Like the cut-open corpses in the old Alien Autopsy video, the hundreds of thousands of books at this weekend's San Francisco Friends of the Library Book Sale lay spread out for our delectation atop the tables in a long-abandoned military base.
In some ways, a sale like this is a post-mortem. We rolled up our sleeves, shoved aside heaps of brick-like Stephen Kings, and extracted from these last remains of a literate culture what life we could.
Like a book about how to make goofy ties. Surprisingly, that red one is not called "whale's tongue."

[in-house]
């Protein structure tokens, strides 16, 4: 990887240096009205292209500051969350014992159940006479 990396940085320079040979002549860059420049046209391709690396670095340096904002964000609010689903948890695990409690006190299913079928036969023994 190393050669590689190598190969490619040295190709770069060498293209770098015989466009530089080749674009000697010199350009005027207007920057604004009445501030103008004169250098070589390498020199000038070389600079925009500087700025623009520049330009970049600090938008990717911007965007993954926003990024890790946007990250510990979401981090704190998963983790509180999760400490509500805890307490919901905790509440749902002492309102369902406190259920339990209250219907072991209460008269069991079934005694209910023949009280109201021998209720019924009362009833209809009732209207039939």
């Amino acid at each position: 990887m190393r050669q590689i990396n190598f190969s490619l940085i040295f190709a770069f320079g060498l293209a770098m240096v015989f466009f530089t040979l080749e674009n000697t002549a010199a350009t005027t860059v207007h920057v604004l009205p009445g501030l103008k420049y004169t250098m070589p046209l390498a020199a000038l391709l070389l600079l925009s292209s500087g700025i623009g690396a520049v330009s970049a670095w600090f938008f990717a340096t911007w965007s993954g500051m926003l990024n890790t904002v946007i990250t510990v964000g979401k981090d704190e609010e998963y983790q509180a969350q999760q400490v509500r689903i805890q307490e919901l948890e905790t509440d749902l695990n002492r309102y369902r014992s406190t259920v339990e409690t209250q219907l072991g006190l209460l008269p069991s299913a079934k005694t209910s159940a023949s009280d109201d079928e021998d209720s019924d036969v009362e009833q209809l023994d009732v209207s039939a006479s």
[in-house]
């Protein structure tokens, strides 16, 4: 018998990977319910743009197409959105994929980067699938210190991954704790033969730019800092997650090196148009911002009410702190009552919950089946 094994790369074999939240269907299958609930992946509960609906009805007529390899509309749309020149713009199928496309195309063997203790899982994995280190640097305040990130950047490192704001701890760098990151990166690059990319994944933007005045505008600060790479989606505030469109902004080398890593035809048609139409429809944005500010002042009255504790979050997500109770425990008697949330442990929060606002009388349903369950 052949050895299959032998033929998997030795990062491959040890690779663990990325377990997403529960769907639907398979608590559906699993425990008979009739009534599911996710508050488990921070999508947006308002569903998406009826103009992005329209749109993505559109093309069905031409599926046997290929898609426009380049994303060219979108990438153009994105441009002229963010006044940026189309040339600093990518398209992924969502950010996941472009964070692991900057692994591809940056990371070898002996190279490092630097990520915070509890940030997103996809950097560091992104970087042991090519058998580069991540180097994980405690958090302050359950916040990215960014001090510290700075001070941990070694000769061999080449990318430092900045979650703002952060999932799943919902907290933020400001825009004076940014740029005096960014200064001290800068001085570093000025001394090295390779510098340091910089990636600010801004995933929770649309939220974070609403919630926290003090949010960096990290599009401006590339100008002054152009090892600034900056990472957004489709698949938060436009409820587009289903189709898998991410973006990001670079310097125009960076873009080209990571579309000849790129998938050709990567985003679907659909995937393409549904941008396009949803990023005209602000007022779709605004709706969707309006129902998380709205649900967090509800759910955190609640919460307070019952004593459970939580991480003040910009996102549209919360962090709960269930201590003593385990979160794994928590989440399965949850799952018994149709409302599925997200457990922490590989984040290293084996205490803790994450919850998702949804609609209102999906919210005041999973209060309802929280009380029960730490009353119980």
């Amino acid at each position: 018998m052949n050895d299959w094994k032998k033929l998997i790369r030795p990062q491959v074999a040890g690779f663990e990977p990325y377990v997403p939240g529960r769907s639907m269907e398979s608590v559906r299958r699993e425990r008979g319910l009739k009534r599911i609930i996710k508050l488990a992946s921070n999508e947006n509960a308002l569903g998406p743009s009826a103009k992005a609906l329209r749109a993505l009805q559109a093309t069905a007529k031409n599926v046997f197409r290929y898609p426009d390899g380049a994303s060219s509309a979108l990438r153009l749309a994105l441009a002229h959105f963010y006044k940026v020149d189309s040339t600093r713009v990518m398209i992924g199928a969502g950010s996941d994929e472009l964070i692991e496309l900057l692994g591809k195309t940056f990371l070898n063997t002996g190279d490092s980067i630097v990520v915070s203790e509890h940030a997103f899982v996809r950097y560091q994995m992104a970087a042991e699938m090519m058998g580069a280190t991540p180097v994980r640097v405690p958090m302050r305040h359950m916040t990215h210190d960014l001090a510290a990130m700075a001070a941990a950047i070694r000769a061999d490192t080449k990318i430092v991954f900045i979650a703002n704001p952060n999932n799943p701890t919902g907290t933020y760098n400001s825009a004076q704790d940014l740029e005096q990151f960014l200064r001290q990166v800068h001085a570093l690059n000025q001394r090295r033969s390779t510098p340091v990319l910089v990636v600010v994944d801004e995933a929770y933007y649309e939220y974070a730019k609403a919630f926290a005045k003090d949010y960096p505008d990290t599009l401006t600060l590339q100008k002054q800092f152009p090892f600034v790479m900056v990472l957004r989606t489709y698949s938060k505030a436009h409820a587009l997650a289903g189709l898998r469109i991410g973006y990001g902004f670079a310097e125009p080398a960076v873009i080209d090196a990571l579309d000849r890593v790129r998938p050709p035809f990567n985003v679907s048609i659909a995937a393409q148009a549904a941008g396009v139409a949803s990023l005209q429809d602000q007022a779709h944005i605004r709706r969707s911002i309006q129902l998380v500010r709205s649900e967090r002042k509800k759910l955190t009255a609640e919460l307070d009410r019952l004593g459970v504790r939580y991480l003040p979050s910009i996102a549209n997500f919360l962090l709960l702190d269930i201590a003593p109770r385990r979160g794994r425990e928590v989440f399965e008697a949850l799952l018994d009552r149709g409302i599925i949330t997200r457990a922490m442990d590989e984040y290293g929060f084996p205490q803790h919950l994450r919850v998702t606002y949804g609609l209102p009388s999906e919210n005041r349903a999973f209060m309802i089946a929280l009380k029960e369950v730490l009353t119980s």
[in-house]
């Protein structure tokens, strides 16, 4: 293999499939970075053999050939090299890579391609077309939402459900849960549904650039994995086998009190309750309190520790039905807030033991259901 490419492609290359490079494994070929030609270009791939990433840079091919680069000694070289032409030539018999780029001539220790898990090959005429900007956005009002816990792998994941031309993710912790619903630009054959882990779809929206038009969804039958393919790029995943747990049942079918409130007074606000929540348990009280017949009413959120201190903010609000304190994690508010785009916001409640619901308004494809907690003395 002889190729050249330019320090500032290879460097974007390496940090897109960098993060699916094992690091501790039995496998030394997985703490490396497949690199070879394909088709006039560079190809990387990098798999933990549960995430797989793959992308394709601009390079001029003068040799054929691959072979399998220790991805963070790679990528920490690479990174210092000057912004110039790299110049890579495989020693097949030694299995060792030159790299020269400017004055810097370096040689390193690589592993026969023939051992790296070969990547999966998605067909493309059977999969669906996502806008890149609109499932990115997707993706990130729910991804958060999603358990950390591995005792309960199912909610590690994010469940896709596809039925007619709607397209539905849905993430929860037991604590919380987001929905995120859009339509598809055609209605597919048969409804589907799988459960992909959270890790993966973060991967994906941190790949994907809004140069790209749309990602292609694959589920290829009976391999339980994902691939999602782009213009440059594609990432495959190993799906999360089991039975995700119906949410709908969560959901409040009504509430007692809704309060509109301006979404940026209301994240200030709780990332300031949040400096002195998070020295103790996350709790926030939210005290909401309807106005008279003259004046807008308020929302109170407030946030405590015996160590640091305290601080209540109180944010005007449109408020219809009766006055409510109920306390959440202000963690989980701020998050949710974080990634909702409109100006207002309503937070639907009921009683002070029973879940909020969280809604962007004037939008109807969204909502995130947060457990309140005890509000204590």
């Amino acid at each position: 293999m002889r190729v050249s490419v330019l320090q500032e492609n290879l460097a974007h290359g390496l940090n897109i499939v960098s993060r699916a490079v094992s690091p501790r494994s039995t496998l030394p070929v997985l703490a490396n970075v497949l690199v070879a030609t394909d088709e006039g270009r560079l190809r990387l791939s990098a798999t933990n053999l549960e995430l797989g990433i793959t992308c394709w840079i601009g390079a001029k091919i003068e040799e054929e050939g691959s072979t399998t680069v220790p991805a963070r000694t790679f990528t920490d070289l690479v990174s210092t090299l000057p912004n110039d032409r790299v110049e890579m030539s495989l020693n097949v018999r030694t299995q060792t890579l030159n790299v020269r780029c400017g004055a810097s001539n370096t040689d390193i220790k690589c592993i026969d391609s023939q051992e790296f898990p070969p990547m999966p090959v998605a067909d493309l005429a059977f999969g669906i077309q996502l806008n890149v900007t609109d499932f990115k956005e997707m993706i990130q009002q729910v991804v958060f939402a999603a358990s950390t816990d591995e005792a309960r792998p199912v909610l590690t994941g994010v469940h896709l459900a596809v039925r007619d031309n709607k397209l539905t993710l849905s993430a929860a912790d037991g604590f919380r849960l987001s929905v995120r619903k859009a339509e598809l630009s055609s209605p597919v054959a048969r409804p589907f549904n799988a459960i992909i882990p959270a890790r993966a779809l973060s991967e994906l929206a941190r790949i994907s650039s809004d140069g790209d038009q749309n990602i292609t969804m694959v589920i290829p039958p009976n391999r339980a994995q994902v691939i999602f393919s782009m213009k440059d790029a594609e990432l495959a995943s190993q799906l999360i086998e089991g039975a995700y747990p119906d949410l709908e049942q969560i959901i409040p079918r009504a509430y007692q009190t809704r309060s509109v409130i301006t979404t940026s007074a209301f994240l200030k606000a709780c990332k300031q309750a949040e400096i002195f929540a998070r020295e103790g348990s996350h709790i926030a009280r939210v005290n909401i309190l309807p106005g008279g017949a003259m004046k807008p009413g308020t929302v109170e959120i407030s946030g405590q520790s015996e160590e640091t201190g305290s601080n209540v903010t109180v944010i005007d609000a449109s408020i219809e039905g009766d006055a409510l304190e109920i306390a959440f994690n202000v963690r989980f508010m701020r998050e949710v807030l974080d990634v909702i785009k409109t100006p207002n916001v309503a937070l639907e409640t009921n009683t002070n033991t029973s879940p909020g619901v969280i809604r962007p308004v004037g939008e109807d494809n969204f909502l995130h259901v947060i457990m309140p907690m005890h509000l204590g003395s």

It's even more fun if you imagine the smiling fellows -- Dick, Harry, and Tom, for some reason -- are kites or balloons, only held to earth by knit goofiness.
Anyway, here's many more strange and/or upsetting discoveries from the sale.First, 1960's How Things Grow, which is a book about how things grow. Despite everything our culture does in the subsequent years to stop this, one of those things that grows is young girls: However varied Americans' shapes may be, here's one certainty: Our kids are the world's most strapping. It's a puzzle only Encyclopedia Brown could solve: Why did Bugs Meany beat Eddie Munster's ass?
At least in 1960 our kids looked that good. Remarkably, another illustration in this book captures the exact moment America's present obesity epidemic became inevitable:Even our sex guides make clear that Americans are no longer interested in giving 100 per cent. "On the seventh night, we Yahtzee!"
Still, there's some things to which we commit ourselves fully: